Both digital labour platforms and WFH facilitate more job flexibility, a main motivating factor for workers making use of these arrangements, according to the International Labour Organization (ILO). But businesses also benefit. The metamorphosis of work processes will have profound consequences beyond the potential reduction of office space and carbon footprints as companies are seeing the clear boon to their operations and output.
The ILO found that these platforms help migrant workers and people with disabilities join the labour force. Both are sizeable groups. Migrant workers represent just under 20 percent of the U.S. labour force, while close to 20 percent of workers in the U.S. have disabilities.
Women, the largest affected group, make up some 39 percent of the global labour force, according to McKinsey, and are perhaps the biggest beneficiaries of this opportunity. Already in five of the G20 countries, the percentage of women who work via digital platforms exceeds the global participation rate for women in the traditional economy: 58 percent in Italy, 53 percent in the UK, 51 percent in Canada, 48 percent in the U.S., and 41 percent in Germany.
Bringing all these groups, and women in particular, more fully into the labour force stands to benefit the global economy. The Japan experience is noteworthy.
In 2013, faced with a rapidly ageing population, the Japanese government made getting more women into the workforce a core pillar of the nation’s growth strategy, which it dubbed “Womenomics.” Then-Prime Minister Shinzo Abe removed barriers to labour market opportunity, such as providing access to affordable daycare and ensuring that women’s economic contributions were not capped.
According to the World Bank, the labour force participation rate of women between the ages of 15 and 64 in Japan rose to as much as 72.7 percent in 2019 (from just 40.4 percent in 1990), one of the highest rates in the world and an important offset to Japan’s shrinking working-age population, which has been in steady decline since the mid-1990s (and is forecast by the government to continue declining for decades).
The policy lifted living standards by increasing household income, improved women’s economic security, and promoted the overall empowerment and advancement of women in society. It was unable alone to counteract the drastic ageing of the working-age population, but one can surmise that the country’s muted economic growth would have been even weaker without the increased participation of women in the labour force.
Canada has also sought to increase its labour force to boost its economy. It has done so by continuing to pursue a controlled immigration policy even as many other developed economies have soured on immigration. These workers not only fill available jobs and gaps in the workforce, they also pay taxes and spend money on goods and services. China’s strong economic growth from the late 1970s to the 2008 financial crisis was in part achieved thanks to the expansion of its industrial labour force as people migrated from rural areas to cities. The low-productivity agricultural labour force represented three-quarters of total workers in China in the late 1970s, but has declined steadily to no more than 25 percent four decades later.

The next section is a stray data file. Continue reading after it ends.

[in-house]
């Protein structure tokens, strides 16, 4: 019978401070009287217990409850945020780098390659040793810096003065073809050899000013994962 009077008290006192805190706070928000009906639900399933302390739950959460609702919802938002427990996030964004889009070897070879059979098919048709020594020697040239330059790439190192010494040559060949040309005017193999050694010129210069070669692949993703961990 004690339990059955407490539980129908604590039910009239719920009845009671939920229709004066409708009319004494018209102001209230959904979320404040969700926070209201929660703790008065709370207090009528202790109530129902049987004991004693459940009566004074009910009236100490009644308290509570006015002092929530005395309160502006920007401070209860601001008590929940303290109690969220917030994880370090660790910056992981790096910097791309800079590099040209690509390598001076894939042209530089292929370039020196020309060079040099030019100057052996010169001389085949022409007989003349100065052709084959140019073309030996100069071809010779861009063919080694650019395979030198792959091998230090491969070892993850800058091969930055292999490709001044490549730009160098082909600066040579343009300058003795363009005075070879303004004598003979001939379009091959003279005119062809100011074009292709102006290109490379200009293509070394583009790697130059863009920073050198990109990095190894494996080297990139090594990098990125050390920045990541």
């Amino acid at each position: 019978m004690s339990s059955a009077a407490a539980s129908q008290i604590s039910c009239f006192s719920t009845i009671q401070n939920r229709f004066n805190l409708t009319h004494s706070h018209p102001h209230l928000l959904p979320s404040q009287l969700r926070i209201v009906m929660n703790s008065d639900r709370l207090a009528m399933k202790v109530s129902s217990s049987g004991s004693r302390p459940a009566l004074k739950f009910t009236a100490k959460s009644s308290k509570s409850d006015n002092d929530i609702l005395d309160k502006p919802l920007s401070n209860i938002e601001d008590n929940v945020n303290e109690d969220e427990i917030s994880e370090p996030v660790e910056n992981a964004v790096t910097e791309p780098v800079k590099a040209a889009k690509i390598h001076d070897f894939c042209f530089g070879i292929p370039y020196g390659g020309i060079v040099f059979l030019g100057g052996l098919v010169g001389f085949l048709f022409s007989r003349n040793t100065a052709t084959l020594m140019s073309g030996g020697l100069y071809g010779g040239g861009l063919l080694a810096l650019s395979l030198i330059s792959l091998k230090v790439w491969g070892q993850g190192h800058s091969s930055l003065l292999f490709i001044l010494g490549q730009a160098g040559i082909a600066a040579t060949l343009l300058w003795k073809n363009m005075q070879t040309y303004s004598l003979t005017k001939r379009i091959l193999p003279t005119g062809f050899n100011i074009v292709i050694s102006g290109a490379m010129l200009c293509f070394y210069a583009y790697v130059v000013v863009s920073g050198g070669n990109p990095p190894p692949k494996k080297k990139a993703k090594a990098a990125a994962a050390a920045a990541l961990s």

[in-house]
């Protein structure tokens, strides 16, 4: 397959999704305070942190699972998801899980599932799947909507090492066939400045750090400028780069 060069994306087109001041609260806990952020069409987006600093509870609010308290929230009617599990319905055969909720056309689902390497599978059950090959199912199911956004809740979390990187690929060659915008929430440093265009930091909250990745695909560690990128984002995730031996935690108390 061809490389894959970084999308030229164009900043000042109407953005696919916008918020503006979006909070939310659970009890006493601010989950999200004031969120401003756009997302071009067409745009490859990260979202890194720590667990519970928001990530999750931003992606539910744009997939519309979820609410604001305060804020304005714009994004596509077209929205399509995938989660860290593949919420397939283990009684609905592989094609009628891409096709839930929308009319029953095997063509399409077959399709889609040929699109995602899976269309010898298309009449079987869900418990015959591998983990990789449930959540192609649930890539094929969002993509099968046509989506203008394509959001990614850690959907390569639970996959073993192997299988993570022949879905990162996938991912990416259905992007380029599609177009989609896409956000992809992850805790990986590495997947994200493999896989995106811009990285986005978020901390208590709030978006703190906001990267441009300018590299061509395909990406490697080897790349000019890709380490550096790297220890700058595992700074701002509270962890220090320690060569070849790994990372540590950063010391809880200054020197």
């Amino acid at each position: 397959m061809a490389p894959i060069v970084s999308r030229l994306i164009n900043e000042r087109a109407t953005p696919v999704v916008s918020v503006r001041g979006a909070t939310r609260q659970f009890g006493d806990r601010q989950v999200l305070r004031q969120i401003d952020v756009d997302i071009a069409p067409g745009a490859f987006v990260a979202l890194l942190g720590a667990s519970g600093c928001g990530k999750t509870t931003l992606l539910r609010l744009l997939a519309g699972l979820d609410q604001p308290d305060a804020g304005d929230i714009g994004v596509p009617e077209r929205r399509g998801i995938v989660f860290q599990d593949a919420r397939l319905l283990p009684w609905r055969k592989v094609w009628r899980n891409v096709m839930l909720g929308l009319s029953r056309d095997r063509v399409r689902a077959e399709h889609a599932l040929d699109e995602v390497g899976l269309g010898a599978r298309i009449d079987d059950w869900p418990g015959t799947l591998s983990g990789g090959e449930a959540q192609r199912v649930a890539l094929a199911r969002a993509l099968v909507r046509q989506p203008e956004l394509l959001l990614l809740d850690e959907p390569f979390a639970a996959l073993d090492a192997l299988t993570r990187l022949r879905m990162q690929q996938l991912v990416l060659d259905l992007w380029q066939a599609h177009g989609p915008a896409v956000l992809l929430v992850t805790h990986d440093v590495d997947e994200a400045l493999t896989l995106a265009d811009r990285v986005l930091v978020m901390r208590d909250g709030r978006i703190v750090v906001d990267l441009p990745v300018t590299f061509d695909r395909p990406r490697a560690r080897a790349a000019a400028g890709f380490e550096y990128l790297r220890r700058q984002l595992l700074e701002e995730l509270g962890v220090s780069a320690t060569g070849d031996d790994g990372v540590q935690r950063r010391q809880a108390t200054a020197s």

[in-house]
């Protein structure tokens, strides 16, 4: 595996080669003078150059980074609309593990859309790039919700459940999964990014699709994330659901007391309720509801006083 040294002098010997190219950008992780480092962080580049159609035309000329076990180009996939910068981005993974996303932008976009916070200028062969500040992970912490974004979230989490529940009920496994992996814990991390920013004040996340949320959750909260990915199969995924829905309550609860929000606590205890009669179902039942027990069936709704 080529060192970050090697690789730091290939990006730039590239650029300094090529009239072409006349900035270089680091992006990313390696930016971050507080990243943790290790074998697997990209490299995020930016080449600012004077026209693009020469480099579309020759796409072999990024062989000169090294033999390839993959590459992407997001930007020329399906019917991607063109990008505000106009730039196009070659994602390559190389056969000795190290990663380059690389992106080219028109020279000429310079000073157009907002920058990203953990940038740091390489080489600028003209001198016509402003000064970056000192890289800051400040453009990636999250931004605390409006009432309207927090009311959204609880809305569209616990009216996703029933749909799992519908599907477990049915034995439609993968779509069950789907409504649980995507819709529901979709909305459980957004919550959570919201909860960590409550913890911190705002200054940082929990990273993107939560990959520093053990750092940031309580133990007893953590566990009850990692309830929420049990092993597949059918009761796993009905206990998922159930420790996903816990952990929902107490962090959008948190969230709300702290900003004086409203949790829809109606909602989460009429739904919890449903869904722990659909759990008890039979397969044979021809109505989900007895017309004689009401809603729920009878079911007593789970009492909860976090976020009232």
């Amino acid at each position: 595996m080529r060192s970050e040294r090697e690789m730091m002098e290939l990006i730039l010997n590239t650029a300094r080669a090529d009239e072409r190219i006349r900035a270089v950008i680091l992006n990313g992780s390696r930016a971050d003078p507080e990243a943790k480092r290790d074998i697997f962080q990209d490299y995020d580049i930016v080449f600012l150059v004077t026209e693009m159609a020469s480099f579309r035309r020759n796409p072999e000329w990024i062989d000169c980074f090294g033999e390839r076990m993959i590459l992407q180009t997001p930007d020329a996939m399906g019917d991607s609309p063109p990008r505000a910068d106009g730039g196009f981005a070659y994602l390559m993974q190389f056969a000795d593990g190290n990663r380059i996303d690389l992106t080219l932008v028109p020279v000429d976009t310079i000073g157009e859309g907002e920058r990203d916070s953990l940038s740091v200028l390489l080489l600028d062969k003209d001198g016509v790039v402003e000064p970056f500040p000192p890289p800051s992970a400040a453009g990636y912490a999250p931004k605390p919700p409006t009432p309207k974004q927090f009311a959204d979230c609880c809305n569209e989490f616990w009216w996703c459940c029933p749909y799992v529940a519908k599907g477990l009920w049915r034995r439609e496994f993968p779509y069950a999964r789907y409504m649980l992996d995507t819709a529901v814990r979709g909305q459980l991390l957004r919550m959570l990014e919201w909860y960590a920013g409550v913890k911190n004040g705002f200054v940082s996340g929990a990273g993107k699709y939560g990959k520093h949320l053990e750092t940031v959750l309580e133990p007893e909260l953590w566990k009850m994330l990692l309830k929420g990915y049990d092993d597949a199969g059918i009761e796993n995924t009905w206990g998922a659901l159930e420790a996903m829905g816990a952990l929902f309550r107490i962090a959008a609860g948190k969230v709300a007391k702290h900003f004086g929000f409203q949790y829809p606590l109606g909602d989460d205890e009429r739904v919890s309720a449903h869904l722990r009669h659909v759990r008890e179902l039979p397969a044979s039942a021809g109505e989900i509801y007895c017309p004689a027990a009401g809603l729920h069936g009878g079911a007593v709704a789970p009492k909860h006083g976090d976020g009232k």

In addition to growing the labour force, the transformation of work processes and WFH in particular can also boost productivity by removing barriers to work, such as the miserable commutes endured by many workers. Women are often constrained by childcare arrangements and family priorities, which can lead them to compromise on the nature of their job. A job close to home might be chosen over one farther away even if the former doesn’t make full use of their skills or provide adequate satisfaction. The increased prevalence of remote working means that more roles are feasible options, many of which may provide a closer match with existing skills or qualifications, creating higher engagement and in turn higher performance.
Remote working can also free up time that can be put to productive use, such as towards entrepreneurship. The Peterson Institute for International Economics, an American think tank, calculates that business startups in the U.S. grew from 3.5 million in 2019 to 4.4 million in 2020, and a similar boom was observed in the UK, lending a hand to the underlying vibrancy of the economy.
Despite technological advancement, progress on inclusion of women does not occur in a straight line. Even as digital platforms and WFH were in full use during the initial stages of the pandemic, women’s jobs were disproportionately affected. WFH after all does not apply to the majority of the labor force, as most people are unable to work a full day from home without suffering productivity losses, given that many responsibilities and tasks need to be performed onsite. McKinsey calculates that women’s jobs were 1.8 times more vulnerable to the crisis than men’s, and that they accounted for 54 percent of overall job losses. The pandemic also increased the burden of unpaid care, which women disproportionately undertake. In effect, gender equality took a step backward during the pandemic. But overall, digital labour platforms and WFH can help to redress this inequality and may have contributed to the recent strength of the labour market, with the overall unemployment rate falling back in most Western countries close to pre-pandemic levels.